The Visual Display of Quantitative Information

Edward Tufte



Graphical excellence

complex ideas communicated with clarity, precision and efficiency.

that which gives to the viewer the greatest number of ideas in the shortest time with the least ink in the shortest space

graphical excellence is nearly always multivariate

And graphical excellence requires telling the truth about the data

Data-Built data measures

Using the data itself to plot data "increases the quantitative detail and dimensionality of a graphic"

If we are going to make a mark it may as well be a meaningful one. The simplest—and most useful—meaningful mark is a digit. (Tukey)


Color guidance

Color often generates graphical puzzles. Despite our experiences... the mind's eye does not readily give a visual ordering to colors.

Greyscale shades show varying quantities better than color.

Multiple layers of information

  1. What is seen from a distance, an overall structure usually aggregated from an underlying microstructure.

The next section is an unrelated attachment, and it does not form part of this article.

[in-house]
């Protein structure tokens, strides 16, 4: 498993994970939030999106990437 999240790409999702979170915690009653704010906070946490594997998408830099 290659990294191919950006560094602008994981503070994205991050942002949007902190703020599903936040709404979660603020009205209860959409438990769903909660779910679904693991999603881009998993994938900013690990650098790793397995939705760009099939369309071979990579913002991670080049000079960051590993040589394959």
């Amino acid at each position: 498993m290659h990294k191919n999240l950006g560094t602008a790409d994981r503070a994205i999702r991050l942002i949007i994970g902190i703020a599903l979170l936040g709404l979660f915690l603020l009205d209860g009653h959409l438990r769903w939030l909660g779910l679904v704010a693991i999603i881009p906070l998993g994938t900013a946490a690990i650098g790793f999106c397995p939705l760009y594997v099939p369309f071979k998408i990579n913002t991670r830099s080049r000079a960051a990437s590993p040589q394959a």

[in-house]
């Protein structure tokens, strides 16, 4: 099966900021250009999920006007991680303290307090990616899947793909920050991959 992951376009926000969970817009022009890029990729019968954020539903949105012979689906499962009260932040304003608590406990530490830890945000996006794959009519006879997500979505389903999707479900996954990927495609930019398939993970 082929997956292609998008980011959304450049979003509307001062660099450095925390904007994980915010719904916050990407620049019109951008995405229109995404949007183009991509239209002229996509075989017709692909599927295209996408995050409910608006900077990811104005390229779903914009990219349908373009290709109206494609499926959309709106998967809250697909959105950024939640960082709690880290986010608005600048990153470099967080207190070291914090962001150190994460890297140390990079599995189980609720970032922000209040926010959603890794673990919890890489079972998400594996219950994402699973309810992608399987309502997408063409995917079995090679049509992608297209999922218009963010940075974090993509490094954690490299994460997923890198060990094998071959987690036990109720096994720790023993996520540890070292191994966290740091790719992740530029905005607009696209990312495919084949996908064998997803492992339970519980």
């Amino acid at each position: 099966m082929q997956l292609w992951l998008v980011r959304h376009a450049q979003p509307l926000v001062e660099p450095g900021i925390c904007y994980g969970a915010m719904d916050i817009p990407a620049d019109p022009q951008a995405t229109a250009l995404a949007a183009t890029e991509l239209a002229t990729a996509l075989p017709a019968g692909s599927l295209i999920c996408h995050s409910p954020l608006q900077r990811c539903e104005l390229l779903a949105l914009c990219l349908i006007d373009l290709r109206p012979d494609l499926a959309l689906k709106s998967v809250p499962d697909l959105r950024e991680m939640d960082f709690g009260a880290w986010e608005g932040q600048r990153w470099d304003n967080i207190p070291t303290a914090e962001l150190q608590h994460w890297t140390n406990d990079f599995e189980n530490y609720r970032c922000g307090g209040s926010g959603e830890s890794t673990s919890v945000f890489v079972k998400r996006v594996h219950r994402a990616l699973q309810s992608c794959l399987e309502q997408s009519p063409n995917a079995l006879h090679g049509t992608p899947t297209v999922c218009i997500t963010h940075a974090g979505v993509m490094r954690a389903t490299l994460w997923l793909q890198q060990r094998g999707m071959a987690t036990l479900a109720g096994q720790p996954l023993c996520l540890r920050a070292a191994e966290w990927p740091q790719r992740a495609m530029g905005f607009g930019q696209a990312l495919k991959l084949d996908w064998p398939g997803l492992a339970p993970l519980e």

2. What is seen up close and in detail, the fine structure of the data
  3. What is seen implicitly underlying the graphic

Consider the viewing architecture of a graphic.

Data-ink ratio

Data-ink is the non-erasable core of a graphic, the non-redundant ink arranged in response to variation in the numbers represented.

data-ink ratio=data-inktotal ink used to print the graphic\texttt{data-ink ratio} = \frac{\texttt{data-ink}}{\texttt{total ink used to print the graphic}}


Even part of the data measures can be erased, making a white grid


the frame of a graphic can become an effective data-communicating element simply by erasing part of it.

should extend only to the measured limits of the data

Data density

Taking into account the size of the graphic in relation to the amount of data displayed yields the data density:

data density of a graphic=number of entries in data matrixarea of data graphic\texttt{data density of a graphic} = \frac{\texttt{number of entries in data matrix}}{\texttt{area of data graphic}}